Home -> How to Measure Your Cumulative Layout Shift (CLS)

How to Measure Your Cumulative Layout Shift (CLS)

Nicole Lanzer Nikki Lanzer November 16, 2021

This past June, the metrics used to calculate a website’s Cumulative Layout Shift (CLS) were adjusted by Google. CLS, one of the three Core Web Vitals, was initially determined to score the individual changes or “shifts” in content that a page experiences throughout its lifespan. The idea was simple: pages with more unexpected content layout shifts would lead to poor customer experiences and a worse CLS score. However, when Google developers found that their attempts to decrease their CLS scores were skewed by long user sessions, they had to change tactics.

Old vs. New CLS

Generally speaking, CLS can be explained as “the unexpected shifting of web page elements while the page is still downloading.” A site with bad CLS loads elements at different speeds, causing links and buttons to shift around the page as the user tries to interact with the content.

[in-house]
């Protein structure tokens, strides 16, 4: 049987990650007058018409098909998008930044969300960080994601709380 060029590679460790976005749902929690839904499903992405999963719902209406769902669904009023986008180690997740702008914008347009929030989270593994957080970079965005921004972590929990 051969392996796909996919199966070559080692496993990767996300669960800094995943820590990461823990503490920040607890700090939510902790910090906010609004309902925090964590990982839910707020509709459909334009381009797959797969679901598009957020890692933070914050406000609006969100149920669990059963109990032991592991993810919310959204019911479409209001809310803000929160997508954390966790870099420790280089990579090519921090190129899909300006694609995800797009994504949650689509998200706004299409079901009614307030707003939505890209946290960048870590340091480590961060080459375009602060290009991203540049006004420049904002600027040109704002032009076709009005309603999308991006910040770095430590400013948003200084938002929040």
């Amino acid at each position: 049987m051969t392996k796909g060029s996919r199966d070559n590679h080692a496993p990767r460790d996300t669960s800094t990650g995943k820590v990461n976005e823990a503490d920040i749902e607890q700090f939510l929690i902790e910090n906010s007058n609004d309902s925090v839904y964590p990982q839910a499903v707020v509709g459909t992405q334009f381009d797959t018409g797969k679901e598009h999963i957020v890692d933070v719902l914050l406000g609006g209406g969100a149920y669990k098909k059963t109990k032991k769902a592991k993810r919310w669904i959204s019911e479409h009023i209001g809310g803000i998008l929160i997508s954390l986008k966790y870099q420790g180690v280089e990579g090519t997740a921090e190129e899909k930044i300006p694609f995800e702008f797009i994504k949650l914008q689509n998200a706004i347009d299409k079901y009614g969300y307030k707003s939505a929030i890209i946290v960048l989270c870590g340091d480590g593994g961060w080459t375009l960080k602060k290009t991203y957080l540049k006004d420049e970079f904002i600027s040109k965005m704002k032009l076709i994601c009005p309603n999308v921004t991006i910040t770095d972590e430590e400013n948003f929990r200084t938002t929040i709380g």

The problem with the old standard of measurement was that some pages, such as apps that allow infinite scrolling, for instance, naturally gain more CLS over time. The revised measurement of CLS caps the total aggregation to the worst-performing page of shifts, making it a more consistent and reliable metric for all websites, no matter how long a session lasts. Here’s how it works:

The CLS metric has been adjusted to a maximum session window with a 1 second gap, capped at 5 seconds. For pages that have longer user sessions, this update better reflects the actual performance of the content. This change is also great for all website owners: the new CLS won’t worsen any website’s score. In fact, most retailers can expect their CLS to remain the same or improve!

Measuring CLS

The lower a CLS score is, the better. Pages with great CLS will load and move all web content into place within 100 milliseconds or less. For sites with slower loading times, different web elements may appear to load and move around sporadically for longer periods of time. The causes for poor CLS may be due to development errors or several other common factors, such as:

  • Images or embedded content with undefined HTML dimensions
  • Dynamic content interfering with static or existing content
  • Rendering issues with web fonts
  • 3rd-party ads
  • Widgets resizing themselves.

If you want to measure and improve how your site performs, you can check out Chrome DevTools or Lighthouse for deeper insights.

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